A study was carried out to evaluate the influence of different ship components on the airflow around a ship’s superstructure

 

Main characteristics

Technically, the PKR has a length of 345 feet/105.11 metres, a beam of 46.6 feet/14.2 metres and a displacement of 2,365 tons. The vessel features a fully air-conditioned accommodation for up to 120 persons. The helicopter deck is suitable to host a medium sized helicopter hanger with a weight of max 10 tons. The vessel is also equipped with two Rigid Hull Inflatable Boats (RHIBs) for rescue and patrol operations. The frigate has a speed of 28 knots/32 mph/52 km/h, and can sail up to 5,000 NM/5,754 miles/9,260 km at 14 knots/16 mph/26 km/h. The endurance is at least 20 days at sea.

The propulsion system of the PKR vessel utilises a combined diesel or electric (CODOE) which consists of two 10,000 kW Maximum Continuous Rating (MCR) diesel engines, two 1,300 kW electric motors, two double input gearboxes and two 12 feet/3.65 metre controllable pitch propellers. The vessel is equipped with a sophisticated platform management system that enables operating, control and monitoring of the ship’s auxiliary systems. The vessel will naturally be equipped with a complete, state-of-the-art sensor and weapon package to counter air, surface and sub-surface threats. For self-defence, the vessel is also equipped with comprehensive electronic warfare systems.

The sensory aspect of the SIGMA is equipped with 3-D surveillance radar with a range of 135 NM/155 miles/250 km. Furthermore, there is a target indication radar which also has an electro optical fire control system. The sensor array also comprises a Friend or Foe Identification (IFF) system and a hull mounted sonar.

By using Finite Element Analysis, the actual behaviour of a ship’s structure can be simulated. Undesired effects can be found and corrected
By using Finite Element Analysis, the actual behaviour of a ship’s structure can be simulated. Undesired effects can be found and corrected

 

Sharing expertise

Naturally, this strategic project between PT PAL and DSNS also led to a flow of knowledge transfer from Damen to its Indonesian counterpart. In fact, more than 300 people from PT PAL benefitted from the extensive sharing of shipbuilding expertise. PT PAL shipyards also ameliorated its infrastructure as part of the project. Mr. Arifin: «The partnership between PAL and Damen is undoubtedly a great opportunity. In particular, PT PAL has extensively benefitted from a transfer of knowledge and technology. For instance, we have improved our yard standards and trained our workers. Certainly, we would highly recommend the continuation of this strategic partnership for the future».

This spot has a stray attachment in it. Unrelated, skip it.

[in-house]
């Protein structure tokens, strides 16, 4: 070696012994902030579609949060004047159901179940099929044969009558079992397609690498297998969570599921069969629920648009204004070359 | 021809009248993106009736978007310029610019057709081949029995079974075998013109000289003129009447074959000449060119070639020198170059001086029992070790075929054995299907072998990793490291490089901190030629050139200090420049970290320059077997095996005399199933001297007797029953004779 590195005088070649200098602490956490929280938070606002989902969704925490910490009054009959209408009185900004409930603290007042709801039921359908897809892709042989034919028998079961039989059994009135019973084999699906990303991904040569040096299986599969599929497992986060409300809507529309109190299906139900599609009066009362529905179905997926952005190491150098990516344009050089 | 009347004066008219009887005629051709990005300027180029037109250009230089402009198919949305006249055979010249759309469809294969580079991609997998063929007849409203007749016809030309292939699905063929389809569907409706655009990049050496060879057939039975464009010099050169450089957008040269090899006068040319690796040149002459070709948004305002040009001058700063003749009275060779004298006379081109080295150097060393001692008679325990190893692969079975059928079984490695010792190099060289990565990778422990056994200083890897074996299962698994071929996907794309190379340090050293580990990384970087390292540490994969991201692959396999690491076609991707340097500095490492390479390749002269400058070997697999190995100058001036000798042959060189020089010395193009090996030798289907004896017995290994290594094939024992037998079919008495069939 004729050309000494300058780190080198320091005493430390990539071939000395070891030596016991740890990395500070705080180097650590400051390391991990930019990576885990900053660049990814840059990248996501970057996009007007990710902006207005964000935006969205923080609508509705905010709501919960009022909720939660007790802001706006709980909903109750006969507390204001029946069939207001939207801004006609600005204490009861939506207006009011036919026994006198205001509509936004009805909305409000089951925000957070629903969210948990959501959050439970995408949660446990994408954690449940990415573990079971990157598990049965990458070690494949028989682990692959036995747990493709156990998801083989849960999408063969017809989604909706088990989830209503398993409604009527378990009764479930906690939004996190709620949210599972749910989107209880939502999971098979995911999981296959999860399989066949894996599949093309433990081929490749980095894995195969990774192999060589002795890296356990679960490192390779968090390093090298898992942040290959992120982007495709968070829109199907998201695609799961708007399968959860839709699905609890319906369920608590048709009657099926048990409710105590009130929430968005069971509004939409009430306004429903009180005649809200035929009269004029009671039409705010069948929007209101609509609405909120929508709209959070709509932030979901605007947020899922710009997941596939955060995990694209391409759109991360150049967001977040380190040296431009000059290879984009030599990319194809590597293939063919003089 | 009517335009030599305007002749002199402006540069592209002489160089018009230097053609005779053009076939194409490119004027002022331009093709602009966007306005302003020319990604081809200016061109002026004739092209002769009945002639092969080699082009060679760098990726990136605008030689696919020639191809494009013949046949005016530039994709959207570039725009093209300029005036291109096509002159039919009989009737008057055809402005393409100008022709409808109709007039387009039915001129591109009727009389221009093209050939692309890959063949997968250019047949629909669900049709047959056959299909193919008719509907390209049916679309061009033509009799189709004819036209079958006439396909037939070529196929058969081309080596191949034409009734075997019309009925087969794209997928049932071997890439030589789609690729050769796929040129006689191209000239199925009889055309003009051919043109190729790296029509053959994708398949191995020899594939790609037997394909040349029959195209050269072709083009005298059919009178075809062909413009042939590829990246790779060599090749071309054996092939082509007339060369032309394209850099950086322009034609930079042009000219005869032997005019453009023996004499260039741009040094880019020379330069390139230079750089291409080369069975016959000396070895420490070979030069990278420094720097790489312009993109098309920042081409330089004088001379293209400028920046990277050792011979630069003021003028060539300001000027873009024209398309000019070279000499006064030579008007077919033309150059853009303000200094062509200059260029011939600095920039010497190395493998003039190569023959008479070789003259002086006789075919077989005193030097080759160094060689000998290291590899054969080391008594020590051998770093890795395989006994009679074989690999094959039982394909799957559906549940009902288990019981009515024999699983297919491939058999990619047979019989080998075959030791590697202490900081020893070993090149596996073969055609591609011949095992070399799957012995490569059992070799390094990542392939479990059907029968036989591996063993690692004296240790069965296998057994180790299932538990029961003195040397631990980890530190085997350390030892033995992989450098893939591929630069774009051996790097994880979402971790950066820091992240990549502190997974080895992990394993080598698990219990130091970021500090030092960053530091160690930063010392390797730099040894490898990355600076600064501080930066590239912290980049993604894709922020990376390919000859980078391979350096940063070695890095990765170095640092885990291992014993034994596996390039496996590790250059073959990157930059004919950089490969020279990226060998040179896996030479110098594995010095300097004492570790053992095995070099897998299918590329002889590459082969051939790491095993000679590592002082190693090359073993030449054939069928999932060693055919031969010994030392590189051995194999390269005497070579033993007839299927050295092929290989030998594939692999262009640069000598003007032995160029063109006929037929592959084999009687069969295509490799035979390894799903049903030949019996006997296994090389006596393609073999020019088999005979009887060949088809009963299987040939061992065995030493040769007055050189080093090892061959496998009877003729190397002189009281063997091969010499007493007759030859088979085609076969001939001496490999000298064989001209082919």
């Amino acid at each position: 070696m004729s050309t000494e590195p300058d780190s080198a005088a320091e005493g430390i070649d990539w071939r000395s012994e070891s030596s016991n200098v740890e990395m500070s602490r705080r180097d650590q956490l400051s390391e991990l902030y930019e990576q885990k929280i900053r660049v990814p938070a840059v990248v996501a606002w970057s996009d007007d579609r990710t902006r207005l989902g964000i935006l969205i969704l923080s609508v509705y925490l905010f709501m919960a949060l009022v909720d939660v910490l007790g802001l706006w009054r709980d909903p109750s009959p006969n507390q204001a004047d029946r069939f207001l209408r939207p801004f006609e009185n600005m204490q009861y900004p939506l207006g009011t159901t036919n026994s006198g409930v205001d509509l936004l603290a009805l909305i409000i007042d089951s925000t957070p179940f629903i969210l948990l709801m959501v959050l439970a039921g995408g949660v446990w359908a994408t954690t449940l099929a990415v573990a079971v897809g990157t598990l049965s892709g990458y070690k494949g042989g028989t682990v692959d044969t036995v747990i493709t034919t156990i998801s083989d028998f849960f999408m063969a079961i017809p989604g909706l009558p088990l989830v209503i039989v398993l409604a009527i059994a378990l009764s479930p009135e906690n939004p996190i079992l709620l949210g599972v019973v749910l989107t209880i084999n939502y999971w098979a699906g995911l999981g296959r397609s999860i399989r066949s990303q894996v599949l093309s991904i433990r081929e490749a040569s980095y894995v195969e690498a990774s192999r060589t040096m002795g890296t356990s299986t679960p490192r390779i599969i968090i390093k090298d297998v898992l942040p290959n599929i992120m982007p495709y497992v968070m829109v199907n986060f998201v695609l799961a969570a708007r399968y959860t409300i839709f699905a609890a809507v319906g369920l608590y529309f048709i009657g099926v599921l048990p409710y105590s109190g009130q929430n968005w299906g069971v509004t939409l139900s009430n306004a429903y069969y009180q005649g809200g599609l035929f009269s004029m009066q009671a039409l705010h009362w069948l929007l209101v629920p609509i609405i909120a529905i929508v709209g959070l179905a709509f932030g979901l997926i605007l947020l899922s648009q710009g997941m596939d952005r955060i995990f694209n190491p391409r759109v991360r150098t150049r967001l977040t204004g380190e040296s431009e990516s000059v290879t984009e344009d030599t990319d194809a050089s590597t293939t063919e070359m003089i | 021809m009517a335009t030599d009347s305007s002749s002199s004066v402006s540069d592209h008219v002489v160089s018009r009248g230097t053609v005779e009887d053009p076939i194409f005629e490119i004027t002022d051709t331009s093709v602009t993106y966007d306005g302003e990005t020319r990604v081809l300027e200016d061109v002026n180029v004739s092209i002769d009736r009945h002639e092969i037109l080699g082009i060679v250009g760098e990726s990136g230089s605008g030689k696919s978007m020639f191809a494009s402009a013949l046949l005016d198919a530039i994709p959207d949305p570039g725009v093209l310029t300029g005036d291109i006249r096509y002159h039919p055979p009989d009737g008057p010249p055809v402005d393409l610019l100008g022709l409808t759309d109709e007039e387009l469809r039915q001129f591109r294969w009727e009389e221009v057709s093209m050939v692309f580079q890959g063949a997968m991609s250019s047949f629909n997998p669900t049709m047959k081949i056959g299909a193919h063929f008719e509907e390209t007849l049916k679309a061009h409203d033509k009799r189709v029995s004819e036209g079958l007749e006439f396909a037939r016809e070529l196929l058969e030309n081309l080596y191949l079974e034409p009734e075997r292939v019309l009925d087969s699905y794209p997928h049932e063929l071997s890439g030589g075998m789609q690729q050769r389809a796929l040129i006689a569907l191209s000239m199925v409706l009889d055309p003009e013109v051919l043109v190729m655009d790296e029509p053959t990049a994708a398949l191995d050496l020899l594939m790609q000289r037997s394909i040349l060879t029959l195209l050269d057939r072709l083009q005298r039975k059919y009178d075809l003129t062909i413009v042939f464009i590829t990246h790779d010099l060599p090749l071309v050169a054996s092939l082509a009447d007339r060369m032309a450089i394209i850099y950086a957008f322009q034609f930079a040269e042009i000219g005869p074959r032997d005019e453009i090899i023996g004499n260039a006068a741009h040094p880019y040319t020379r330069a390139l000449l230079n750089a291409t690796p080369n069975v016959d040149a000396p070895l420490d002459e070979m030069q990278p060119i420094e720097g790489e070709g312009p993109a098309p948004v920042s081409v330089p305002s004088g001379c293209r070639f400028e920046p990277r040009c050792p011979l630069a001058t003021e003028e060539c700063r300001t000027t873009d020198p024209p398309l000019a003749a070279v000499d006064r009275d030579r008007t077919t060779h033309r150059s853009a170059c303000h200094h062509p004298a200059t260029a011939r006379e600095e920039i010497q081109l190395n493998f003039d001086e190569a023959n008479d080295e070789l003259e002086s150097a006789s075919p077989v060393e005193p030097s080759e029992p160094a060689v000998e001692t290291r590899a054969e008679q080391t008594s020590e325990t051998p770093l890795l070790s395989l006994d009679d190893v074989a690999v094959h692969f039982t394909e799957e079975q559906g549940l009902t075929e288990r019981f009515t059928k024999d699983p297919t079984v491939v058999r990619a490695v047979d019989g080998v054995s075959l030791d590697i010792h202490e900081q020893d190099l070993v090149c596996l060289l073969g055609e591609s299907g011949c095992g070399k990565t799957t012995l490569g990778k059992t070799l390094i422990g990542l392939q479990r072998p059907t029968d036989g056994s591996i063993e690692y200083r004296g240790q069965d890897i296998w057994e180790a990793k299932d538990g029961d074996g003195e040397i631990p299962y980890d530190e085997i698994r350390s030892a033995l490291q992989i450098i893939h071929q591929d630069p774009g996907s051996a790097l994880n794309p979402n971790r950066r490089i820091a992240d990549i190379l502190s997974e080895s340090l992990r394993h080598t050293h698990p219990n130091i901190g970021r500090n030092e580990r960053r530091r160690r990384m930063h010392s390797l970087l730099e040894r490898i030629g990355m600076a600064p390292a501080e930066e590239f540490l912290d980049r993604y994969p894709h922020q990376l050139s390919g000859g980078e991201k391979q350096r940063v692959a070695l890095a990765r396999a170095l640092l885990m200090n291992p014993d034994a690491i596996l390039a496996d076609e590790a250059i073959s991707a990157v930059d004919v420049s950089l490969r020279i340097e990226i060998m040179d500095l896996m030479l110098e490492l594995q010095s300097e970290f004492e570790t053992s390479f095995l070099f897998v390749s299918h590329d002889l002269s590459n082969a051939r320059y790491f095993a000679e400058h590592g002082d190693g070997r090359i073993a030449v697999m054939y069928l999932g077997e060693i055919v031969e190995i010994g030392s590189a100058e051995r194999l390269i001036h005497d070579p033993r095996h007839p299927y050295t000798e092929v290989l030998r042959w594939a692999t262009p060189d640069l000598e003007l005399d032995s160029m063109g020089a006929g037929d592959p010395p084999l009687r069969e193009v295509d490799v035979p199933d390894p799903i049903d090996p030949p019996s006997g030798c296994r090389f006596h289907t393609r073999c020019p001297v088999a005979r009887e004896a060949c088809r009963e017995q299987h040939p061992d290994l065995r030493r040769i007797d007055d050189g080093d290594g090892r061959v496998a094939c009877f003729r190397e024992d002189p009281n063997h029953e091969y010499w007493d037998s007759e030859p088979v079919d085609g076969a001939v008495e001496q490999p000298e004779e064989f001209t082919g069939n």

Damen works alongside world-renowned research institutes such as Delft University of Technology, Maritime Research Institute Netherlands (MARIN) and the Netherlands Organization of Applied Scientific Research (TNO), as well as other reputable universities and leading maritime companies
Damen works alongside world-renowned research institutes such as Delft University of Technology, Maritime Research Institute Netherlands (MARIN) and the Netherlands Organization of Applied Scientific Research (TNO), as well as other reputable universities and leading maritime companies

 

CHARACTERISTICS

GENERAL
Customer Indonesian Navy
Basic functions Naval Patrol Exclusive Economic Zone (EEZ), deterrence, Search and Rescue (SAR), Anti-Surface Warfare (ASW), Anti-Air Warfare (AAW), Anti-Submarine Warfare (ASUW), Electronic Warfare (EW)
Hull material Steel grade A/AH36
Standards Naval/Commercial, naval intact/damaged stability, noise reduced, moderate shock
Classification Lloyd’s Register of Shipping (supervision) 100 A1 SSC Mono Patrol, G6, LMC UMS
DIMENSIONS
Length overall (o.a.) 345 feet/105.11 m
Beam Moulded (mld) 46.6 feet/14.2 m
Depth no.1 deck 28.7 feet/8.75 m
Draught (dwl) 12.1 feet/3.7 m
Displacement (dwl) 2,365 tonnes
PERFORMANCE
Speed (Maximum power) 28 knots/32 mph/52 km/h
Range at 14 knots/16 mph/26 km/h 5,000 NM/5,754 miles/9,260 km
Endurance 20 days at sea
PROPULSION SYSTEM
Propulsion type Combined Diesel or Electric (CODOE)
Diesel engines 2 × 10,000 kW Maximum Continuous Rating (MCR) Propulsion type